The three levels of classified information for documents

(NewsNation) — A heavily redacted affidavit used to obtain the search warrant for former President Donald Trump’s home revealed more information about the initial set of classified documents that led federal authorities to open an investigation earlier this year.

According to the 32-page affidavit, when FBI agents reviewed the material turned over to the National Archives in January 2022 they found documents with classification markings in 14 of the 15 boxes recovered from Mar-a-Lago. Specifically, federal authorities found:

  • 184 unique documents with classification markings
    • 67 documents were marked as “confidential”
    • 92 documents were marked as “secret”
    • 25 documents were marked as “top secret”

During the search of Mar-a-Lago earlier this month, the FBI retrieved 11 additional sets of classified documents, including information marked at the top secret level.

The U.S. government uses three levels of classification to designate how sensitive government information is: confidential, secret and top secret.

So what do the different levels actually mean?

top secret

This refers to national security information that requires the highest level of protection — a designation that should be used “with the utmost restraint,” according to the Code of Federal Regulations.

In order to receive a top secret classification, there has to be a reasonable expectation that, if leaked, the information would cause “exceptionally grave damage to the national security,” the code reads.

Examples of “exceptionally grave damage” listed in the code include:

  • Armed hostilities against the United States or its allies
  • Disruption of foreign relations vitally affecting national security
  • The compromise of vital national defense plans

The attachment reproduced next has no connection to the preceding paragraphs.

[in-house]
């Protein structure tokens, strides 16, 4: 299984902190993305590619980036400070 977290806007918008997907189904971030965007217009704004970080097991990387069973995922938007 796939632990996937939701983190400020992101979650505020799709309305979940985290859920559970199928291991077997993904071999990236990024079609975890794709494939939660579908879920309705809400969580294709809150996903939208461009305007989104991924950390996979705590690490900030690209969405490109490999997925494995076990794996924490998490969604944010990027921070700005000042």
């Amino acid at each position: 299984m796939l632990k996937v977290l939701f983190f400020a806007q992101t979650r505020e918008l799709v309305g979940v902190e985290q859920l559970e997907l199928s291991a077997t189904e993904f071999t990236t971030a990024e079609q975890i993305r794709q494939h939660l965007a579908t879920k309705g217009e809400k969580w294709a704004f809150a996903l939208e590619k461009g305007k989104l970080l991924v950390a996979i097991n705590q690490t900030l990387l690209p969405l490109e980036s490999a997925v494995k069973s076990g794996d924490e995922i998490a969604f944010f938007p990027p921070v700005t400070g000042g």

• The revelation of sensitive intelligence operations
  • The disclosure of scientific developments vital to national security

The second highest classification, a secret designation is applied to information that requires “a substantial degree of protection” and should be used “sparingly,” the code reads.

Information that could be reasonably expected to cause “serious damage” to national security is classified as secret.

Examples of “serious damage” outlined in the rules include:

  • Disruption of foreign relations significantly affecting the national security
  • Significant impairment of a program or policy directly related to the national security
  • Revelation of significant military plans or intelligence operations
  • Compromise of significant scientific or technological developments relating to national security

Information is classified as confidential when its unauthorized release could be reasonably expected to cause “damage to national security.” This information requires protection but not to the same level as secret and top secret information.


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